I would say that I find there’s something satisfying and I also feel like it’s my cross to bear sometimes. I’ve made many things over my career that have had very different reactions. Some people walk away hating the protagonist and some see themselves in them; some people think it’s a comedy and some think it’s a tragedy. Some of the things I have made allow elastic interpretations and that’s challenging as a filmmaker because it doesn’t galvanise people; there isn’t a consensus in terms of allowing for criticism. Some people are, “I love this movie”; whilst others are, “I don’t want to see a movie about a guy like that”, and are completely perplexed.

As far as your question as a creative person and as the creator of it, I love that. As a businessman and somebody who wants my movie to be seen so that I can be allowed to keep on doing [this work], then it’s problematic. Movies where there’s more of a consensus and clarity about how people are supposed to feel about a character, and the movie itself, are an easier sell.

I just hope I can keep on making those kinds of movies because it is hard. A lot of gatekeepers are saying, “No, we want to like the protagonist. Why aren’t you doing this? What are we supposed to feel here?”


Writer and producer

Alex Lipschultz

remarked to me recently: “I do believe that like good art, good cinema is about exploration.” Through film we can explore ourselves and our world and perhaps sadness evokes an active contemplation that contented filmic or narrative experiences cannot. They open a door within us, to our memories in which we can seek clarity as to why we felt a certain way about a past event or moment. With this in mind,

Brad’s Status

creates an active communication with its audience through its melancholic character.

I’ve noticed over the years that I start to feel movies for some people are like a drug. People know what they want and especially in the television world, at least before all of this cable stuff. People want their comedies funny, bright and it’s a very formulaic idea of what funny is. They’re okay with tragedy too, but it needs to be tonally very dark and emotional.

With

Brad’s Status

I was trying to create the emotion of somebody who’s in this space of anxious dread and how he’s working through and dealing with it is a feeling that’s in the lexicon of everyone. We all have this feeling of being exposed, of feeling insufficient and anxious about who we are. It’s trying to unpack feelings, and it’s not an operatic feeling, it’s something that can be triggered all day long at any time. You can be walking around with your son looking at colleges and suddenly you see something and it takes you right back to this edgy self-hating place.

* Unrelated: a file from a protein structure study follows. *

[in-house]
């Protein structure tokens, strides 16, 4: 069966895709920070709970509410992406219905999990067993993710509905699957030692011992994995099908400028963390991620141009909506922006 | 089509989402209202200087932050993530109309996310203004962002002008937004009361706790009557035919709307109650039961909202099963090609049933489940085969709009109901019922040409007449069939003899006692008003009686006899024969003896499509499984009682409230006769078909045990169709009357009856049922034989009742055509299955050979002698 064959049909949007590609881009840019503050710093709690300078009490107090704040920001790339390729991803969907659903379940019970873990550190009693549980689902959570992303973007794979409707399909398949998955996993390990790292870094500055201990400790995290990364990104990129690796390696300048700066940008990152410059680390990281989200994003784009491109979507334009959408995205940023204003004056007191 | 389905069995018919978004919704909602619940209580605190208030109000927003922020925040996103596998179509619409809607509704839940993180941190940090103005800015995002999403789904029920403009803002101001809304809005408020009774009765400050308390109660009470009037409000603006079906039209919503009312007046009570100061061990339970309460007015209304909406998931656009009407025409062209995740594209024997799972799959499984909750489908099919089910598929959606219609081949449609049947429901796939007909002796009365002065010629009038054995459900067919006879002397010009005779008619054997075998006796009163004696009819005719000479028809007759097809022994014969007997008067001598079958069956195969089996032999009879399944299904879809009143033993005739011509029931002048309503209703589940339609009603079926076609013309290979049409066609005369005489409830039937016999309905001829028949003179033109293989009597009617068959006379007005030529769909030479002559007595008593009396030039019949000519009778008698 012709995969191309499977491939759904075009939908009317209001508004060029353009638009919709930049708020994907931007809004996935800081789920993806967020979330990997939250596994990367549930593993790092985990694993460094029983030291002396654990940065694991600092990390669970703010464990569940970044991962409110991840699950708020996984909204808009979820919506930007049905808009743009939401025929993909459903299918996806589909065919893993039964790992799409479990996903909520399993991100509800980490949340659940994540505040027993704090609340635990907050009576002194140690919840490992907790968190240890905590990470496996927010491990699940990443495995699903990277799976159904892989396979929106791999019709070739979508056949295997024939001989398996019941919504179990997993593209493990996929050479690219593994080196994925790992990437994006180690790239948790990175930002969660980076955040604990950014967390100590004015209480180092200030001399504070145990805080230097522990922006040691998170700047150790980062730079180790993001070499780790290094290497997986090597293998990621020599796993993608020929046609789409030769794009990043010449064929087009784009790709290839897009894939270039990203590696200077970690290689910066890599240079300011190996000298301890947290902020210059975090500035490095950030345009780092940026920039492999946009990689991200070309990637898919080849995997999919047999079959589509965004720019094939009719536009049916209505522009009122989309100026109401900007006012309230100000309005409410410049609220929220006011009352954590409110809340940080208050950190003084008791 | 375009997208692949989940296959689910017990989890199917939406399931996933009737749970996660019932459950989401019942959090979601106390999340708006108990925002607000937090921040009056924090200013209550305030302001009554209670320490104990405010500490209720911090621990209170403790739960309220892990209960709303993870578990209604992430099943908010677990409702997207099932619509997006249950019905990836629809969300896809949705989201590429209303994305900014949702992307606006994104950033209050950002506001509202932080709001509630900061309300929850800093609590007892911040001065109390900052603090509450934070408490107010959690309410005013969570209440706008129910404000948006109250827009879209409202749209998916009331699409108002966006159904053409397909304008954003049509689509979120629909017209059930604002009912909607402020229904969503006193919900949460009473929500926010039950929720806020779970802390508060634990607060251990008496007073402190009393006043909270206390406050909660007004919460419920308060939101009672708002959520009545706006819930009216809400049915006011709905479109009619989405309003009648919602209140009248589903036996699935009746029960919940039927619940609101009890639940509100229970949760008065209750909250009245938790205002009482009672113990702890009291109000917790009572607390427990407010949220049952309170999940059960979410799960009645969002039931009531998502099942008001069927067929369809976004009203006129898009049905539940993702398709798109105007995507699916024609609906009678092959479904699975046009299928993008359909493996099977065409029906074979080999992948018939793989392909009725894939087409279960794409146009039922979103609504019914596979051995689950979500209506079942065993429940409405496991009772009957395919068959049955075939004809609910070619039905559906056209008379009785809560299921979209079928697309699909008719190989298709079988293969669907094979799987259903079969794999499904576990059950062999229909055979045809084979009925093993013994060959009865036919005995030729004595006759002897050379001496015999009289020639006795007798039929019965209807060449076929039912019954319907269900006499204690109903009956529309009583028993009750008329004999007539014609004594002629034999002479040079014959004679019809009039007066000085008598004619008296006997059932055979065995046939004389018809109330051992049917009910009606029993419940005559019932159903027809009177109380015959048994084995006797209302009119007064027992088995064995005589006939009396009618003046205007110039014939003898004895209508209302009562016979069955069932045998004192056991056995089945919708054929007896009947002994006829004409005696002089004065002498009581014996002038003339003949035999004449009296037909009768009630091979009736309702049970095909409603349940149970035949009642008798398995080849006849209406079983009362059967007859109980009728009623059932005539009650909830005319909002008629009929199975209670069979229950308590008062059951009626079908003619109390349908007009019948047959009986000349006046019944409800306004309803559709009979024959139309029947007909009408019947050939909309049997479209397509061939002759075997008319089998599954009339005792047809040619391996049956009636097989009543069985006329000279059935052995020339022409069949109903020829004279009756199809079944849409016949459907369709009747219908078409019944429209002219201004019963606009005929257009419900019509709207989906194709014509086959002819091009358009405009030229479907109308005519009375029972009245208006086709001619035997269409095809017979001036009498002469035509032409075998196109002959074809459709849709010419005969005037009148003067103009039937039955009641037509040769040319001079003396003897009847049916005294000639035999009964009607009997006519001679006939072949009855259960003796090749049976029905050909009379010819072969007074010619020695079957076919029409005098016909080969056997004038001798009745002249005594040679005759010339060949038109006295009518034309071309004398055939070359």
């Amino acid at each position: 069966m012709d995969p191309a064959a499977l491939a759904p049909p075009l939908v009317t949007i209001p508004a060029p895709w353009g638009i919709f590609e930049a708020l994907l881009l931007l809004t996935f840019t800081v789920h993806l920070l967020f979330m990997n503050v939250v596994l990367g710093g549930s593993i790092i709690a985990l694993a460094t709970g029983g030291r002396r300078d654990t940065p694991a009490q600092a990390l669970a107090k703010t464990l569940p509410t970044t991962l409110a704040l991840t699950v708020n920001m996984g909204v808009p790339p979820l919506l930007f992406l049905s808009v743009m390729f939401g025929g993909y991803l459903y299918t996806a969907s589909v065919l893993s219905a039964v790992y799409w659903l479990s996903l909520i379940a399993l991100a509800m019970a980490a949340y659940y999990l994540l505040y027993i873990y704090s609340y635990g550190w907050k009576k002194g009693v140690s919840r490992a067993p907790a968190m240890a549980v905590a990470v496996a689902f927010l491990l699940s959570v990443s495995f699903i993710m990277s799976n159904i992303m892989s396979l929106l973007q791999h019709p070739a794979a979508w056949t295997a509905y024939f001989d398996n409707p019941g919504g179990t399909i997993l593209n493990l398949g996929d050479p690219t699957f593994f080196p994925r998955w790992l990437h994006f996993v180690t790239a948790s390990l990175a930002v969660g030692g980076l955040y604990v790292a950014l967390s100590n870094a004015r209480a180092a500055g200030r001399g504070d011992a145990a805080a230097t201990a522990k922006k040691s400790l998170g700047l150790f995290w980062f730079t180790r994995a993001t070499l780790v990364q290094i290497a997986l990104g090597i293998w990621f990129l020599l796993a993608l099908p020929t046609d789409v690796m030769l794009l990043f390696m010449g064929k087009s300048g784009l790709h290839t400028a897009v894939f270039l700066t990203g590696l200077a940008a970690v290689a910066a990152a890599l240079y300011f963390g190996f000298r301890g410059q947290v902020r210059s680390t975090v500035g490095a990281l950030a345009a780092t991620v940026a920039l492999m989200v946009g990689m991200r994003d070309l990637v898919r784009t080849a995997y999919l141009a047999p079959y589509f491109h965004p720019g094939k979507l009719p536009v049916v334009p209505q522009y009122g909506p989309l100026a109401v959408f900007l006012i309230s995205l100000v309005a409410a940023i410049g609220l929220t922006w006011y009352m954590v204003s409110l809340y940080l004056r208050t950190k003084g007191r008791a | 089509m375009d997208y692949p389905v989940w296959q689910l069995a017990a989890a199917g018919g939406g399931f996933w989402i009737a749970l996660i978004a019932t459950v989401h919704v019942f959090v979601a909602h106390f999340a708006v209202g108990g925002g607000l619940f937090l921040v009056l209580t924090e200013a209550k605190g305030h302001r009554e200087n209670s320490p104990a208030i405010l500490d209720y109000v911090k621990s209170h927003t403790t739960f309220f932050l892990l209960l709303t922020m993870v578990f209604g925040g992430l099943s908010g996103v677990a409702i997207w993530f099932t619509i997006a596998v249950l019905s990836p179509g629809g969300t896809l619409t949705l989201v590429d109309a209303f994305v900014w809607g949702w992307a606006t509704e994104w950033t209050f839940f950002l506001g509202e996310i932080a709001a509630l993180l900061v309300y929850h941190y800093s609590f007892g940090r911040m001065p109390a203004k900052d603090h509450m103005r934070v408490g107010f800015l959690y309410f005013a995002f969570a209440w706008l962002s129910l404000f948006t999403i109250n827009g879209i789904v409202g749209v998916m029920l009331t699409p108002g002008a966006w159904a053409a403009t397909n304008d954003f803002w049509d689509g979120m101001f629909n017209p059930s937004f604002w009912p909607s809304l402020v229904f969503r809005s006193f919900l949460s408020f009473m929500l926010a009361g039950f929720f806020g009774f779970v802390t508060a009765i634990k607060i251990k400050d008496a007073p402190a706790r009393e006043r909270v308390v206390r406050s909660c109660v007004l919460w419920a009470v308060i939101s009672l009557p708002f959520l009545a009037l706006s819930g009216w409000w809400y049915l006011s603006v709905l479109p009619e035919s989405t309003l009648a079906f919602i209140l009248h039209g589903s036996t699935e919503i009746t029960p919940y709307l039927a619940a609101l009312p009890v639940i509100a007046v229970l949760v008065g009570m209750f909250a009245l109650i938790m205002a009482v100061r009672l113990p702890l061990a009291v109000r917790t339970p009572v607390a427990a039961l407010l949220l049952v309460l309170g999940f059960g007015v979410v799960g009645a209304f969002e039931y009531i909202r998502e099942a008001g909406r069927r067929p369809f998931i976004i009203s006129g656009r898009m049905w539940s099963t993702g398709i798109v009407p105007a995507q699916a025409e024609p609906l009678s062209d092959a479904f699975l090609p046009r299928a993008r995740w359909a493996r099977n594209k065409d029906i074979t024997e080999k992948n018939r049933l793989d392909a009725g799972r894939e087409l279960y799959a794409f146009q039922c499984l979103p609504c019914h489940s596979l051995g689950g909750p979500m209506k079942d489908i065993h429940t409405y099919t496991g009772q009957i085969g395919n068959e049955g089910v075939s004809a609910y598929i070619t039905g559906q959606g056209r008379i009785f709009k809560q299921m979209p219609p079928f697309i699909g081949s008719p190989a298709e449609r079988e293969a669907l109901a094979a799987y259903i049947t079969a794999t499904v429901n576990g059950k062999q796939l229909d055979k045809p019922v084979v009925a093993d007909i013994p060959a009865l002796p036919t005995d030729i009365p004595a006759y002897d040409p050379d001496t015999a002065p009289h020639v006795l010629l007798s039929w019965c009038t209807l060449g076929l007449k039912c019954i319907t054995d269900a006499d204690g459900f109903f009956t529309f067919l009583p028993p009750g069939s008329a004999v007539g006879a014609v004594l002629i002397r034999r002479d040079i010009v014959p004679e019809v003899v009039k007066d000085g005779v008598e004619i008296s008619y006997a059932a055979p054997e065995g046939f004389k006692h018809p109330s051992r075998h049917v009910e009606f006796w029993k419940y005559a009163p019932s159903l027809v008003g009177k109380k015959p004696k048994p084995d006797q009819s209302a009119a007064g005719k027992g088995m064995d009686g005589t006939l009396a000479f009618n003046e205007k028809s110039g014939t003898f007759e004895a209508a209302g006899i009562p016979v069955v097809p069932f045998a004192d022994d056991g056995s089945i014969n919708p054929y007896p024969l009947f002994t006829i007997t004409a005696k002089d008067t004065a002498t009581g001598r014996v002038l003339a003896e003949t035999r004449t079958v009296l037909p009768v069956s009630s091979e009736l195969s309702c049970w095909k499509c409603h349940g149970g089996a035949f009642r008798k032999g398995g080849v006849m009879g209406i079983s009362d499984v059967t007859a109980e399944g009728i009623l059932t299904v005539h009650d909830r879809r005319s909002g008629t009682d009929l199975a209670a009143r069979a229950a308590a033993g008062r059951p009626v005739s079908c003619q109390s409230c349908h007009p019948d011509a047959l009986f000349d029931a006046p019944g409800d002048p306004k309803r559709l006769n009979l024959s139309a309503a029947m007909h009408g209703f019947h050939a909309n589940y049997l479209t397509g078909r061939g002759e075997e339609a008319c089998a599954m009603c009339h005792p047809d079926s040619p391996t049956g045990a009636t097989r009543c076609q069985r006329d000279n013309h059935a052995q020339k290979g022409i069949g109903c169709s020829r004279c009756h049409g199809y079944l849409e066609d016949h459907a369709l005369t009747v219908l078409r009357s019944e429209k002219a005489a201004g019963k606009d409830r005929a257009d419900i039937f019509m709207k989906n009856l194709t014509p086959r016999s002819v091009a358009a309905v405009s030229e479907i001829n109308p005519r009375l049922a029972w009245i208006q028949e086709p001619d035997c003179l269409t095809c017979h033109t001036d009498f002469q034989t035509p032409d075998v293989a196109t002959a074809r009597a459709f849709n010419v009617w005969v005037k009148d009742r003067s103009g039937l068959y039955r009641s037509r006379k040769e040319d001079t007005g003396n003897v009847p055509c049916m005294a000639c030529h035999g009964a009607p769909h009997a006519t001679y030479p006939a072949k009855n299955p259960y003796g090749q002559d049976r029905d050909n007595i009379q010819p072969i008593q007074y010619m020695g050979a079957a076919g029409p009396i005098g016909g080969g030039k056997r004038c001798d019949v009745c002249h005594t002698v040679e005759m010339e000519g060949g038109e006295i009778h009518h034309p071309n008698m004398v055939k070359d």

Some people don’t want to feel that [laughs] and I understand those reasons. Those kinds of feelings about the bad stuff are not something people are necessarily looking to get into. My hope is that by acknowledging these feelings or states of mind, by putting a spotlight on them, then there’s some kind of catharsis that can come through it, or some kind of understanding, which is not always verbal.


Tying into this idea of catharsis, filmmaker

Christoph Behl

remarked to me: “You are evolving, and after the film, you are not the same person as you were before.” Do you perceive there to be a transformative aspect to the creative process?

Yes, and I try not to think of myself as a careerist. I want to think of myself as somebody who is progressing and with each thing it’s more of a spiritual and personal journey as an artist, especially if you’re making personal movies. I think about reading the reviews and having my reaction to those when

Brad’s Status

was released in the States and realising the antidotes for some of those feelings were actually in the work itself. Those mirroring moments where you realise your art is forming your life and your life is informing your art creates more meaning for me personally. That’s what I love about getting old, and older in the creative space, because I think it just gets richer. So I do think each movie makes me a little wiser, hopefully.

Source: PopMatters
It's OK to Feel Uncomfortable: Mike White on Sophomore Film, 'Brad's Status'